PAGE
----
|Publication number||US5273462 A|
|Application number||US 07/768,277|
|Publication date||Dec 28, 1993|
|Filing date||Dec 19, 1990|
|Priority date||Dec 21, 1989|
|Also published as||DE69018454D1, DE69018454T2, EP0460198A1, EP0460198B1, WO1991010271A1|
|Publication number||07768277, 768277, PCT/1990/2237, PCT/EP/1990/002237, PCT/EP/1990/02237, PCT/EP/90/002237, PCT/EP/90/02237, PCT/EP1990/002237, PCT/EP1990/02237, PCT/EP1990002237, PCT/EP199002237, PCT/EP90/002237, PCT/EP90/02237, PCT/EP90002237, PCT/EP9002237, US 5273462 A, US 5273462A, US-A-5273462, US5273462 A, US5273462A|
|Inventors||Max Huser, Stefan Schneeberger, Wilhelmus Simons, Gunter Feldmeier|
|Original Assignee||Asea Brown Boveri Ltd.|
|Export Citation||BiBTeX, EndNote, RefMan|
|Patent Citations (9), Referenced by (22), Classifications (5), Legal Events (4)|
|External Links: USPTO, USPTO Assignment, Espacenet|
The present invention is directed to the field of electrical connectors and more particularly to the keying of matable connector housings.
Various conventional keying arrangements utilize keying projections on one of a pair of matable connector housings which are received into corresponding keying grooves or channels of the other of the housings. Such keying arrangements permit mating of the appropriate corresponding connectors while preventing the mating of similar appearing connectors which are not intended to be mated. Certain prior art connectors include keying projections which are fabricated integrally with the housing at preselected locations, which necessitates manufacture of a plurality of housings different only in their particular keying projection arrangements. Other prior art connectors are first fabricated without keying projections, and separate key members are secured at desired locations in a further procedure, requiring the handling of many pieces and the time and labor of an operator to insure that the proper keying arrangement is incorporated.
Several connectors have incorporated programmable keying members therein. As shown in U.S. Pat. No. 4,832,625, plug and receptacle connector housings are molded with a plurality of deflectable members proximate their mating faces along housing side walls which become adjacent each other upon connector mating. The deflectable members are joined to respective housing side walls so that the deflectable members are deflectable thereinto if desired, enabling customizing of the connector housing to provide a system of keying particular plug housings with particular receptacle housings. Although this type of keying arrangement does not require additional pieces to be used, the operator must program the deflectable keying members prior to mating the plug with the receptacle. The programming of the members is time consuming, and can be particularly difficult if the connector halves are positioned in an environment in which space is at a premium.
It would therefore be advantageous to provide a programmable keying system in which the programming of the keying occurred automatically as the connector halves were mated together. This would eliminate the input from the operator, and insure for the reliability of the keying system.
The invention is directed to a programmable keying system in which the programming of the keying occurs as the connectors are mated together. A connector housing with mating surface provided thereon, is provided with a keying means receiving recess proximate an end thereof. A keying means is provided in the recess.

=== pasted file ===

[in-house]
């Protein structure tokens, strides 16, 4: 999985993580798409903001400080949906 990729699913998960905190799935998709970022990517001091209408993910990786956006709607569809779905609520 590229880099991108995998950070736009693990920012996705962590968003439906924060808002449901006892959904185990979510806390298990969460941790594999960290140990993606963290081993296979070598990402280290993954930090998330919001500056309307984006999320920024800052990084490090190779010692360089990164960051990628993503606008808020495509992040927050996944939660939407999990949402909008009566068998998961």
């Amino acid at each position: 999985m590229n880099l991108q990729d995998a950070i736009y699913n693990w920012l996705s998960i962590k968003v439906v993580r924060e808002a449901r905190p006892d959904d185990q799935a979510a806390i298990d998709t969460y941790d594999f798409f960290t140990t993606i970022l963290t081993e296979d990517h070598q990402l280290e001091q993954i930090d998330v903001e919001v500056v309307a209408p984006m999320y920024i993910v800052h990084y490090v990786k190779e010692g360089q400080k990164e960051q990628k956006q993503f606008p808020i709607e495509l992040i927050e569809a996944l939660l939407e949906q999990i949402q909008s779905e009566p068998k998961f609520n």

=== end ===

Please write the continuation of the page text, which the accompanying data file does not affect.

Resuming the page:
The keying means has a first keying member and a second keying member. The first keying member is secured to the connector housing by first securing means, and the second keying member is frictionally maintained in cooperation with the first keying member. This insures that the second keying member is retained in position relative to the connector housing. The second keying member has second securing means which extend therefrom, and are provided to cooperate with a mating connector housing.
The invention is also directed to a keying device for use with an electrical connector. The electrical connector has a first mating portion and a second mating portion, the second mating portion being movable relative to the first mating portion.
The keying device has a first keying means which is provided to cooperate with the first mating portion of the connector. The first keying means has first securing means which engage the first mating portion to retain the first keying means in the first mating portion. A second keying means is provided to cooperate with the first keying means and the second mating portion of the connector. The second keying means has a holding means which engage the first keying means to retain the second keying means in cooperation with the first keying means as required, and a second securing means which engages the second mating portion to retain the second keying means in the second mating portion.
FIG. 1 is a perspective view a connector housing and a mating connector housing, each of the housings have a keying members provided therein.
FIG. 2 is an enlarged perspective view of the keying members according to the teaching of the invention.
FIG. 3 is a fragmentary cross-sectional view of the connector housings prior to mating, both of the keying members are positioned in the connector housing.
FIG. 4 is a fragmentary cross-sectional view, similar to that of FIG. 3, of the connector housings in the mated condition.
FIG. 5 is a fragmentary cross-sectional view, similar to that of FIG. 3, of the connector housings after the connector housings have been mated, the keying members being retained in the respective connector housings.